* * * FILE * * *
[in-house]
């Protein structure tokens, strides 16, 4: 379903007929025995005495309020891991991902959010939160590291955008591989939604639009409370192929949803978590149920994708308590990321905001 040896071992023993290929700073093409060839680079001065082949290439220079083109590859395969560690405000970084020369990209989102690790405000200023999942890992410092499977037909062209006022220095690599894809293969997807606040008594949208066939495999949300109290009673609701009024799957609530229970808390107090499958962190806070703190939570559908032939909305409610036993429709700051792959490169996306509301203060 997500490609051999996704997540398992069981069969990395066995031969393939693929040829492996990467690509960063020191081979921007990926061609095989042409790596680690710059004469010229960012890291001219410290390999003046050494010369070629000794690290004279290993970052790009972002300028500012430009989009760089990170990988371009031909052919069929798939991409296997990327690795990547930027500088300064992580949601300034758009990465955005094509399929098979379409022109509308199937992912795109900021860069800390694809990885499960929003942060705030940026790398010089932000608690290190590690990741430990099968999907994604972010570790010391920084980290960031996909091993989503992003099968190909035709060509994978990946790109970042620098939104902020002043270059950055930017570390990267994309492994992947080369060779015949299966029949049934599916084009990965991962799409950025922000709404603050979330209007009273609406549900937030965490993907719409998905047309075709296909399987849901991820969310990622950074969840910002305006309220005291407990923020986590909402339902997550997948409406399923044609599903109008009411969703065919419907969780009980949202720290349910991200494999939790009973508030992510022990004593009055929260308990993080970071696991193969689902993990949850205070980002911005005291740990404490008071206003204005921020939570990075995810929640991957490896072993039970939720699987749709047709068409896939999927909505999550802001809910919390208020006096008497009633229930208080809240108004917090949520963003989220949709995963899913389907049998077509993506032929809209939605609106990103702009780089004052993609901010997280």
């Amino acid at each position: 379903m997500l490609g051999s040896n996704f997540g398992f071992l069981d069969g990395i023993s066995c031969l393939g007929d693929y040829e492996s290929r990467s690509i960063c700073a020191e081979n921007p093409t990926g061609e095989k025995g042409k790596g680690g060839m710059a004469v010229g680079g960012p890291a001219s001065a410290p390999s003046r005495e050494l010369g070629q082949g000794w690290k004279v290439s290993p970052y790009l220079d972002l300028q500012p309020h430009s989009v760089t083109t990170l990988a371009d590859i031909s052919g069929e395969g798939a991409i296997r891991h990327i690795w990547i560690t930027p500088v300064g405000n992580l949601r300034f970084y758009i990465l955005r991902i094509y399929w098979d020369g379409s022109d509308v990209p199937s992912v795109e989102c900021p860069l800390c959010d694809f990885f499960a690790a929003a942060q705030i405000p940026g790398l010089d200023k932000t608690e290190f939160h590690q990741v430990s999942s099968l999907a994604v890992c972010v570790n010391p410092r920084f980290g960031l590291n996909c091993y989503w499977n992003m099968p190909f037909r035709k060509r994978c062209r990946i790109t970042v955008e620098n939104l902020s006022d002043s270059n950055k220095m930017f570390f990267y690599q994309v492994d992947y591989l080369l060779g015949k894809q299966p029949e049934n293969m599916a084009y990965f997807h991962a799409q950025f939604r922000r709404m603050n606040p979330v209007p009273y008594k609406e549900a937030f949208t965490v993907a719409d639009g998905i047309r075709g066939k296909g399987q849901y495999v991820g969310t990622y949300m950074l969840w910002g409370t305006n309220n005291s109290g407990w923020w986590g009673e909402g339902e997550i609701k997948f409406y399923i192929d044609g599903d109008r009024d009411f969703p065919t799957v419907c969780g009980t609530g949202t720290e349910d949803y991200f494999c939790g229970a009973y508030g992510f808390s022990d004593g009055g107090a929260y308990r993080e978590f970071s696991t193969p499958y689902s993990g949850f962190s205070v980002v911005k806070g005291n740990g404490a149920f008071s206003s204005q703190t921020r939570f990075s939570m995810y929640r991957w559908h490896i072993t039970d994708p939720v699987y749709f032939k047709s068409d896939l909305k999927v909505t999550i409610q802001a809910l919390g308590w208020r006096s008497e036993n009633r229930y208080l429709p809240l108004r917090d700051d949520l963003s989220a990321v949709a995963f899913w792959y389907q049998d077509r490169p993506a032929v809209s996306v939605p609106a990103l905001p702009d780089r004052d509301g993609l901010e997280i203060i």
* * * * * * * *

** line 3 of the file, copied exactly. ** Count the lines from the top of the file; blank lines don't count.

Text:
């Amino acid at each position: 379903m997500l490609g051999s040896n996704f997540g398992f071992l069981d069969g990395i023993s066995c031969l393939g007929d693929y040829e492996s290929r990467s690509i960063c700073a020191e081979n921007p093409t990926g061609e095989k025995g042409k790596g680690g060839m710059a004469v010229g680079g960012p890291a001219s001065a410290p390999s003046r005495e050494l010369g070629q082949g000794w690290k004279v290439s290993p970052y790009l220079d972002l300028q500012p309020h430009s989009v760089t083109t990170l990988a371009d590859i031909s052919g069929e395969g798939a991409i296997r891991h990327i690795w990547i560690t930027p500088v300064g405000n992580l949601r300034f970084y758009i990465l955005r991902i094509y399929w098979d020369g379409s022109d509308v990209p199937s992912v795109e989102c900021p860069l800390c959010d694809f990885f499960a690790a929003a942060q705030i405000p940026g790398l010089d200023k932000t608690e290190f939160h590690q990741v430990s999942s099968l999907a994604v890992c972010v570790n010391p410092r920084f980290g960031l590291n996909c091993y989503w499977n992003m099968p190909f037909r035709k060509r994978c062209r990946i790109t970042v955008e620098n939104l902020s006022d002043s270059n950055k220095m930017f570390f990267y690599q994309v492994d992947y591989l080369l060779g015949k894809q299966p029949e049934n293969m599916a084009y990965f997807h991962a799409q950025f939604r922000r709404m603050n606040p979330v209007p009273y008594k609406e549900a937030f949208t965490v993907a719409d639009g998905i047309r075709g066939k296909g399987q849901y495999v991820g969310t990622y949300m950074l969840w910002g409370t305006n309220n005291s109290g407990w923020w986590g009673e909402g339902e997550i609701k997948f409406y399923i192929d044609g599903d109008r009024d009411f969703p065919t799957v419907c969780g009980t609530g949202t720290e349910d949803y991200f494999c939790g229970a009973y508030g992510f808390s022990d004593g009055g107090a929260y308990r993080e978590f970071s696991t193969p499958y689902s993990g949850f962190s205070v980002v911005k806070g005291n740990g404490a149920f008071s206003s204005q703190t921020r939570f990075s939570m995810y929640r991957w559908h490896i072993t039970d994708p939720v699987y749709f032939k047709s068409d896939l909305k999927v909505t999550i409610q802001a809910l919390g308590w208020r006096s008497e036993n009633r229930y208080l429709p809240l108004r917090d700051d949520l963003s989220a990321v949709a995963f899913w792959y389907q049998d077509r490169p993506a032929v809209s996306v939605p609106a990103l905001p702009d780089r004052d509301g993609l901010e997280i203060i």